Wlad Weaknesses: Has some shaky balance after throwing his right hand which has limited it’s use. He has been hurt and down in the past from big punches, primarily against Corrie Sanders, and has a preference for a hard clinch to a slug out, counter, or brawl, probably because because his timing and mental makeup is all wrong for these inside styles of boxing. Periodically he marks ups  some, but it hasn’t really been a problem because his formidable defense and offense control most of any fight. Had a strange stamina issue earlier in his career that seems to be corrected with some mental discipline.

Vitali strengths: Also utilizes his great height, reach, strength and footwork to become one of the best defensive fighters ever, rarely getting hit clean, as well as becoming one of the best ever offensive fighters. His ability to take a clean punch to the head or body is without question. His ring activity, balance and stamina are excellent and he’s not shy about engaging a slugout or nifty counter as needed. He controls fights with superior command of timing and range such that there is never a need for a crude brawl. He has a heavy handed type of power that few can outlast.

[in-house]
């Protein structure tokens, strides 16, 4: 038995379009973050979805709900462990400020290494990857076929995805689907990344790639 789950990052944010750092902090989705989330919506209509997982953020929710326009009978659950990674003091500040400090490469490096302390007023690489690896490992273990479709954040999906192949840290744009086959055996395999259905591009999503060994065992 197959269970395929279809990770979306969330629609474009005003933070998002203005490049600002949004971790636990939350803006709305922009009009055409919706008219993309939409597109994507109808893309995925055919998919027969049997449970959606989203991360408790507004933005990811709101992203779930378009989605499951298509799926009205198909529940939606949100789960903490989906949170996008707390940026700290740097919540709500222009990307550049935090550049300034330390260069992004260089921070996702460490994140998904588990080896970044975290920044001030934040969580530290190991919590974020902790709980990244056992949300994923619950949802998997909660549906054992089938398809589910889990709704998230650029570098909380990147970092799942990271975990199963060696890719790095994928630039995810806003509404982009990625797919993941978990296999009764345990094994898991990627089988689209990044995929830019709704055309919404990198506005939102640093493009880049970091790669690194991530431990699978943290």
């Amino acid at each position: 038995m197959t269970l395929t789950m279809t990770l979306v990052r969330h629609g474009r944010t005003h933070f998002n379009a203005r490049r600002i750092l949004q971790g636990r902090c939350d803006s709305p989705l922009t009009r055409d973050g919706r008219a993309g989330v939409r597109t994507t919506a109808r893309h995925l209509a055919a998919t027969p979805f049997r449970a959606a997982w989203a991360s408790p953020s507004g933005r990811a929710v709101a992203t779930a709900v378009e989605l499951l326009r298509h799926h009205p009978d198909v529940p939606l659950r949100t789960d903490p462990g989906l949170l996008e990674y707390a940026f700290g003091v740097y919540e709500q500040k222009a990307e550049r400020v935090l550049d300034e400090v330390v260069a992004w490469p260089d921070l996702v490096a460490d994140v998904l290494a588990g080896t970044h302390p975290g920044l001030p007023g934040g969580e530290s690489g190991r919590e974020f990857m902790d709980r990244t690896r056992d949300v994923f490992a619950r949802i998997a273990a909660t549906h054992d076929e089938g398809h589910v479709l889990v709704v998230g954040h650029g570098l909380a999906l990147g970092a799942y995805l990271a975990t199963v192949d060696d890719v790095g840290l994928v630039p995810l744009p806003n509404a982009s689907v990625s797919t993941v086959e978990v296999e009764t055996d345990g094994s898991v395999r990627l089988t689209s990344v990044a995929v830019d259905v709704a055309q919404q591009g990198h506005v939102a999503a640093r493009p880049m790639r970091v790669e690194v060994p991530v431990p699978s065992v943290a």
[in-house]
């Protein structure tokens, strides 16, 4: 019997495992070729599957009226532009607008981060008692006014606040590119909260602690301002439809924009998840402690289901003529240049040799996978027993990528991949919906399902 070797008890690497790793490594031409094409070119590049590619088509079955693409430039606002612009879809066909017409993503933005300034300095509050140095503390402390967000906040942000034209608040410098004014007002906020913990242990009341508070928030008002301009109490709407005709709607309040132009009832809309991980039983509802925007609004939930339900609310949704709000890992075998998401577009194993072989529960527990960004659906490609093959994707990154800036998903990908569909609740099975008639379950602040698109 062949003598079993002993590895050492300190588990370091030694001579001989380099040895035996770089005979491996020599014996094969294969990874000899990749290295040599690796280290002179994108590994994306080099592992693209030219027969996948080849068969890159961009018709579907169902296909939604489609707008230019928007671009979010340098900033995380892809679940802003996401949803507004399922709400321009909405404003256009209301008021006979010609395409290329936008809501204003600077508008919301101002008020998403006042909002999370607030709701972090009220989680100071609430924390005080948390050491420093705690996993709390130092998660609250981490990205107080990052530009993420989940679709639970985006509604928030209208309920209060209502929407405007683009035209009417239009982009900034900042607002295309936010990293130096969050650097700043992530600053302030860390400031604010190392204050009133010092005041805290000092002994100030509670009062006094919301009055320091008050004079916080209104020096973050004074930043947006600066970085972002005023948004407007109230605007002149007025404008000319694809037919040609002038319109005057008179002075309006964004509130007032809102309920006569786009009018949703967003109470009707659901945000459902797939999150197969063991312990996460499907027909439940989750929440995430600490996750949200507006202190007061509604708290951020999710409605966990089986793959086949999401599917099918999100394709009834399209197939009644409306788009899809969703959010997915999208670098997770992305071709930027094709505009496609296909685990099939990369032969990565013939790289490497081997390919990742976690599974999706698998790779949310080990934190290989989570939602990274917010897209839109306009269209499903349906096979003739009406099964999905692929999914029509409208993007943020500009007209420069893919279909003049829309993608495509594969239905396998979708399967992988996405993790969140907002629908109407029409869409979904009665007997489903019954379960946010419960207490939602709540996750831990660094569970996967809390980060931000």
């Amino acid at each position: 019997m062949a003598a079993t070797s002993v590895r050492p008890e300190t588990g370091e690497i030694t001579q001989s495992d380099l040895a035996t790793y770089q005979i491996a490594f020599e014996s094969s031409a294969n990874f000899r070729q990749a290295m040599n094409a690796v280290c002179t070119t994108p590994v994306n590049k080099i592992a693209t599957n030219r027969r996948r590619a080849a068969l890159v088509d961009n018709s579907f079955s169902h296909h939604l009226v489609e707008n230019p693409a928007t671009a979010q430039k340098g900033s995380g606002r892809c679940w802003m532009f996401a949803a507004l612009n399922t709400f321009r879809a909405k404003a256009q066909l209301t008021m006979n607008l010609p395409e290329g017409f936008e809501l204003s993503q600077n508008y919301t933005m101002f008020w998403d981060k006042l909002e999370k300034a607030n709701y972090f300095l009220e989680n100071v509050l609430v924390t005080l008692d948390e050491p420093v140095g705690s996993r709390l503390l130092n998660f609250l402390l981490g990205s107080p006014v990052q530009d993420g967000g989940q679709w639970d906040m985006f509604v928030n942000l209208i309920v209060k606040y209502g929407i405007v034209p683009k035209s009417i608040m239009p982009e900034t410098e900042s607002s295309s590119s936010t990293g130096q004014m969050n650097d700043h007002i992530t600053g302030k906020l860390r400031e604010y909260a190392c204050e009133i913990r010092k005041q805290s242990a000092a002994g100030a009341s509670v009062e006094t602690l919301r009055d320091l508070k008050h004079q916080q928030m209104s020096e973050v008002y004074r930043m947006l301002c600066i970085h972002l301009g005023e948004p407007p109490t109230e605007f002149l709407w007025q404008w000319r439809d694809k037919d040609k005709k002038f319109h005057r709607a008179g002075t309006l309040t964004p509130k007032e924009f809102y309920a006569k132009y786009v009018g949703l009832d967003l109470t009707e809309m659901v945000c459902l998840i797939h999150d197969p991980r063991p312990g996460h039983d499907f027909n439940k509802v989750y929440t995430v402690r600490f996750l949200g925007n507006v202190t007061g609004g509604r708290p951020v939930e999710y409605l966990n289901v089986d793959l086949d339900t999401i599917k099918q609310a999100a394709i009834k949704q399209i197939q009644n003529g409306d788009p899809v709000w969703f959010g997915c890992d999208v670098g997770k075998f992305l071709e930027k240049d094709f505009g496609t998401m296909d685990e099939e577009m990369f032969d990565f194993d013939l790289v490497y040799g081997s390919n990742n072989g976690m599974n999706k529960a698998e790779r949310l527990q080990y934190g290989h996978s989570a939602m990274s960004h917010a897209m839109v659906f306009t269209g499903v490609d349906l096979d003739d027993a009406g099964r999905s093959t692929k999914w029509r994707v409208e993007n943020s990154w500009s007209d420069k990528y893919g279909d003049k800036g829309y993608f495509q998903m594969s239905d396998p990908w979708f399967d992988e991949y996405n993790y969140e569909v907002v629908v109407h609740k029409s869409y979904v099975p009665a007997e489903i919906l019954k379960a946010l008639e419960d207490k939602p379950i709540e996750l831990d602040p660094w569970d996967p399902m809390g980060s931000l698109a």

Vitali weaknesses: Though his boxing abilities are still at a zenith in his 40th year, he is 40 now with all the ravages that implies that could cause him to become unstuck in a hard fight as he likely has coming up against Adamek. He has lost 2 fights by “fluke” injury, a torn shoulder and the most shredded face ever seen in modern boxing, so it’s difficult to really count those oddities as a weakness, but like his brother, he has also been marking up slightly in a few fights as expected at his age.

It is telling that both the brothers are pure headhunters like Ali, almost never throwing a body shot, and like Ali, they are arm punchers rather than leveraged punchers as pure sluggers are. Defensively, they also lean away and pull straight back from attacks just like Ali in spite of gross overall differences in style from Ali, so just like Ali, they get away with breaking the rules of boxing convention because it suits their talents and styles.

And like Ali, they absolutely do infuriate their critics to an unhealthy degree, even if they are polar opposites in personalities compared to the flamboyant over the top Ali.

Let’s kickoff the first round with the modern boxer/punchers who were still active in during the start Klitschko era, Lennox Lewis and George Foreman. As such, all fights will be contested under current 12 round, 10 ounce gloves championship rules, a rule that I concede favors the brothers, yet is the most inclusive comparison for all the fighters.